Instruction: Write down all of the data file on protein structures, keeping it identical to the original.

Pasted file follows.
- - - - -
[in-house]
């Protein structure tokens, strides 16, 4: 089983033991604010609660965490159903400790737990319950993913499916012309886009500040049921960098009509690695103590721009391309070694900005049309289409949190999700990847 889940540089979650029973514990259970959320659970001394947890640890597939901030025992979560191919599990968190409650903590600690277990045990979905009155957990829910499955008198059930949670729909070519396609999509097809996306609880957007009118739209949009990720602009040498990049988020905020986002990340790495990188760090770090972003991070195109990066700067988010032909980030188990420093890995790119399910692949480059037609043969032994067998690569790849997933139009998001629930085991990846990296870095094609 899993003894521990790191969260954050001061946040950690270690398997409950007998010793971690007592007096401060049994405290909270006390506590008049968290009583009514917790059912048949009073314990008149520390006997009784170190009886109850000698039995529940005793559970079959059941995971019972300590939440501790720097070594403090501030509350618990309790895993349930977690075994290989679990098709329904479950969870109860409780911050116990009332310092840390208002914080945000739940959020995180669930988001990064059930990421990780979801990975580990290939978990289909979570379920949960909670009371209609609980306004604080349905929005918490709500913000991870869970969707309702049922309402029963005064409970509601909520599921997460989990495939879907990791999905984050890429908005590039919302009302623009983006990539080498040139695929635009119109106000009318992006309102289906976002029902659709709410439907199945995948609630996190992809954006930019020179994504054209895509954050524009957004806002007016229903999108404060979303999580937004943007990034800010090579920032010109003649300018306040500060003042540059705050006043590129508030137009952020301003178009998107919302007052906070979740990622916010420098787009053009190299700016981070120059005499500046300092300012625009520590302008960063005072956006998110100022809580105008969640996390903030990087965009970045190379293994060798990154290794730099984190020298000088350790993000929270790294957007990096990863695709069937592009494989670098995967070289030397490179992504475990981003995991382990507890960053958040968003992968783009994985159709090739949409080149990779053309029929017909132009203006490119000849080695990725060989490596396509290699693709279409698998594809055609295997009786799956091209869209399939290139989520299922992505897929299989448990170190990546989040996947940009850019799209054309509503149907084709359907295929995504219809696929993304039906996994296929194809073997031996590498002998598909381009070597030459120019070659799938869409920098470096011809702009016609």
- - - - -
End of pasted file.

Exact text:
[in-house]
């Protein structure tokens, strides 16, 4: 089983033991604010609660965490159903400790737990319950993913499916012309886009500040049921960098009509690695103590721009391309070694900005049309289409949190999700990847 889940540089979650029973514990259970959320659970001394947890640890597939901030025992979560191919599990968190409650903590600690277990045990979905009155957990829910499955008198059930949670729909070519396609999509097809996306609880957007009118739209949009990720602009040498990049988020905020986002990340790495990188760090770090972003991070195109990066700067988010032909980030188990420093890995790119399910692949480059037609043969032994067998690569790849997933139009998001629930085991990846990296870095094609 899993003894521990790191969260954050001061946040950690270690398997409950007998010793971690007592007096401060049994405290909270006390506590008049968290009583009514917790059912048949009073314990008149520390006997009784170190009886109850000698039995529940005793559970079959059941995971019972300590939440501790720097070594403090501030509350618990309790895993349930977690075994290989679990098709329904479950969870109860409780911050116990009332310092840390208002914080945000739940959020995180669930988001990064059930990421990780979801990975580990290939978990289909979570379920949960909670009371209609609980306004604080349905929005918490709500913000991870869970969707309702049922309402029963005064409970509601909520599921997460989990495939879907990791999905984050890429908005590039919302009302623009983006990539080498040139695929635009119109106000009318992006309102289906976002029902659709709410439907199945995948609630996190992809954006930019020179994504054209895509954050524009957004806002007016229903999108404060979303999580937004943007990034800010090579920032010109003649300018306040500060003042540059705050006043590129508030137009952020301003178009998107919302007052906070979740990622916010420098787009053009190299700016981070120059005499500046300092300012625009520590302008960063005072956006998110100022809580105008969640996390903030990087965009970045190379293994060798990154290794730099984190020298000088350790993000929270790294957007990096990863695709069937592009494989670098995967070289030397490179992504475990981003995991382990507890960053958040968003992968783009994985159709090739949409080149990779053309029929017909132009203006490119000849080695990725060989490596396509290699693709279409698998594809055609295997009786799956091209869209399939290139989520299922992505897929299989448990170190990546989040996947940009850019799209054309509503149907084709359907295929995504219809696929993304039906996994296929194809073997031996590498002998598909381009070597030459120019070659799938869409920098470096011809702009016609």